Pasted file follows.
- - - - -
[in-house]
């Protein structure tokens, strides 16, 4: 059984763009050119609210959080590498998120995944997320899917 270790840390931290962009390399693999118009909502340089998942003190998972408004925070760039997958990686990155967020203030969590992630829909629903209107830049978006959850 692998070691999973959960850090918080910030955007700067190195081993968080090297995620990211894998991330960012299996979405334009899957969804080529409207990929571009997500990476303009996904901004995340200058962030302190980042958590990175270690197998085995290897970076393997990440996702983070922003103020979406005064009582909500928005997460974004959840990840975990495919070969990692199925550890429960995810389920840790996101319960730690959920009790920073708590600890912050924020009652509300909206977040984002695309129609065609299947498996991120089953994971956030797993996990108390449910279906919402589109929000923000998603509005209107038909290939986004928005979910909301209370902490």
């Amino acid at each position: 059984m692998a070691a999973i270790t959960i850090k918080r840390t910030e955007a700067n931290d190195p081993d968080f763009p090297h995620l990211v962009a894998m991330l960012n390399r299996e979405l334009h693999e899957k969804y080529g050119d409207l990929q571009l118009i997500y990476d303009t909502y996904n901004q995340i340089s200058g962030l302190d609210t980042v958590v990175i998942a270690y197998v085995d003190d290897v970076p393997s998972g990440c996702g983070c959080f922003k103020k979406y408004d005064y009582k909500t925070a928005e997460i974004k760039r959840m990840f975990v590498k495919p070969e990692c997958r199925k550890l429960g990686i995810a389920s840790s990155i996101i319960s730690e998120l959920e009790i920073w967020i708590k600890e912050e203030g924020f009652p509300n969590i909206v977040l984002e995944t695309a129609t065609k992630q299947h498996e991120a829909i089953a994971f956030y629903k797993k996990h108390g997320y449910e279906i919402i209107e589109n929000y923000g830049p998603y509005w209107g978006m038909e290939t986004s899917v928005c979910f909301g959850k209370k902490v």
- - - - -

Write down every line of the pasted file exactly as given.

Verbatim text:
[in-house]
């Protein structure tokens, strides 16, 4: 059984763009050119609210959080590498998120995944997320899917 270790840390931290962009390399693999118009909502340089998942003190998972408004925070760039997958990686990155967020203030969590992630829909629903209107830049978006959850 692998070691999973959960850090918080910030955007700067190195081993968080090297995620990211894998991330960012299996979405334009899957969804080529409207990929571009997500990476303009996904901004995340200058962030302190980042958590990175270690197998085995290897970076393997990440996702983070922003103020979406005064009582909500928005997460974004959840990840975990495919070969990692199925550890429960995810389920840790996101319960730690959920009790920073708590600890912050924020009652509300909206977040984002695309129609065609299947498996991120089953994971956030797993996990108390449910279906919402589109929000923000998603509005209107038909290939986004928005979910909301209370902490």
């Amino acid at each position: 059984m692998a070691a999973i270790t959960i850090k918080r840390t910030e955007a700067n931290d190195p081993d968080f763009p090297h995620l990211v962009a894998m991330l960012n390399r299996e979405l334009h693999e899957k969804y080529g050119d409207l990929q571009l118009i997500y990476d303009t909502y996904n901004q995340i340089s200058g962030l302190d609210t980042v958590v990175i998942a270690y197998v085995d003190d290897v970076p393997s998972g990440c996702g983070c959080f922003k103020k979406y408004d005064y009582k909500t925070a928005e997460i974004k760039r959840m990840f975990v590498k495919p070969e990692c997958r199925k550890l429960g990686i995810a389920s840790s990155i996101i319960s730690e998120l959920e009790i920073w967020i708590k600890e912050e203030g924020f009652p509300n969590i909206v977040l984002e995944t695309a129609t065609k992630q299947h498996e991120a829909i089953a994971f956030y629903k797993k996990h108390g997320y449910e279906i919402i209107e589109n929000y923000g830049p998603y509005w209107g978006m038909e290939t986004s899917v928005c979910f909301g959850k209370k902490v």